world while the jivatman or the individual self is trapped in it(the
and given to sorrow. The individual souls are many while the Paramatman
is one and only one. Both the jivatman and the Paramatman are spiritual
entities of jnana.
According to Vedanta, knowledge itself is the Atman; the Atman is jnana
in a plenary sense. Apart from it, and outside it, there is nothing to
known. Indeed we cannot speak of different jivatmans. According to
Nyaya, the Atman is a dravya or substance, knowledge (jnana) being its
Nyaya describes the Paramatman alone as jnana that is full since there
nothing that is not known to him. The individual self possesses only a
little knowledge. So we are called "kinjijnas", "kinjit" meaning little.
Paramatman is "Sarvajna", the One who knows all. We are in a mixed
state of being dependent both on jnana and ajnana. The Paramatman is
dependent on (or is) jnana alone. The Atman is "vibhu", all-pervading.
Nyaya also says that the Paramatman is all-pervading, but it does not
speak of the two being the same, the Atman and the Paramatman. The
reason for this is that, according to Nyaya, knowledge exists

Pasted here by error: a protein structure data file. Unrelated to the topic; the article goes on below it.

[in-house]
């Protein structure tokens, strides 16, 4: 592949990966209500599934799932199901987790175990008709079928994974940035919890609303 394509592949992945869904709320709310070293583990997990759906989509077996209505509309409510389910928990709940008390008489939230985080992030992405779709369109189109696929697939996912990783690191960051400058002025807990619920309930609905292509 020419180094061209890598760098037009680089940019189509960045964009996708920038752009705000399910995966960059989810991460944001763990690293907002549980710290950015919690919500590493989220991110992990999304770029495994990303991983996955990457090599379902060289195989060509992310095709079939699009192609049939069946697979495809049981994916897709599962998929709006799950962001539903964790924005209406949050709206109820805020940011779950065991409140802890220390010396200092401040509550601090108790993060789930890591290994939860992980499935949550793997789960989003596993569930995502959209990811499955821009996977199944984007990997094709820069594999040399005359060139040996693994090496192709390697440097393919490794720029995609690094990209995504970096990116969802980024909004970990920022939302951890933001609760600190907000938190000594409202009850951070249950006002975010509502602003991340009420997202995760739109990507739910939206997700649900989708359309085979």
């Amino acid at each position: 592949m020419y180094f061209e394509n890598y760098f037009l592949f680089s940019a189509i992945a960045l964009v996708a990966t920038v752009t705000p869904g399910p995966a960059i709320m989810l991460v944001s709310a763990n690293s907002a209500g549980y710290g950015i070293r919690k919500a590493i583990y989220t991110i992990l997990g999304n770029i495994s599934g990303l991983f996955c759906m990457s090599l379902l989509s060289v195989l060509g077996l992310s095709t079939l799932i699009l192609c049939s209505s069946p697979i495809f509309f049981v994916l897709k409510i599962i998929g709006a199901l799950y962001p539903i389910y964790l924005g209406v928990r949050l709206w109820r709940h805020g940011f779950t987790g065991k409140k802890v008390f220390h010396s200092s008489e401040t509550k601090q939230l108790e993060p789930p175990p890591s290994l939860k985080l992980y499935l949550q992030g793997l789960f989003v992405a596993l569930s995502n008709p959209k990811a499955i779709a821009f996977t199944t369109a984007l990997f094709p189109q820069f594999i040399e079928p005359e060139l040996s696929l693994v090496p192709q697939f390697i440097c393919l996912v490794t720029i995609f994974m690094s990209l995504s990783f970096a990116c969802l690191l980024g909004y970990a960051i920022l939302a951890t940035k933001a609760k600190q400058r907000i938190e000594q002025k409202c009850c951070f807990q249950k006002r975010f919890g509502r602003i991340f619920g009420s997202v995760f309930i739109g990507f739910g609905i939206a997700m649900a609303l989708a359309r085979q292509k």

independently in each individual as a separate factor. The place where
dwells is the mind- and it is the mind that causes sorrow and happiness.
In Nyaya guna is divided into 24 categories and karma into five. The
will be known, says Nyaya, if we have knowledge of the padarthas and
develop detachment that will lead to release. Liberation is a state in
which we know neither sorrow nor happiness. Even if we adhere to the
Vedantic concept of liberation, Nyaya affords a method to reflect upon
the instruction received from our guru. We are able to know the
pancabhutas or the five elements, the individual self and the mind. But
how are we to know the Paramatman? He alone is not known. It is to
know him that we must employ anumana, the method of inference. To
know the rest "pratyaksa pramanas" or direct sources of knowledge are
sufficient. The Vedas proclaim the existence of Isvara; Nyaya
with anumana or inference.
Let us now see a small example of inference. We know that the throne on
which I am seated must have been made by someone. Because we don't
know him, can we describe the fact of its having been made itself to be
false? We have seen other thrones being made and from that we deduce
that there must be somebody who must have made this one also.
Similarly, there must be someone who must have created this universe.
He is omniscient, omnipotent and compassionate- and he is the protector
of all. Such matters are dealt with in Nyaya: a proposition is stated,
objections raised and answered.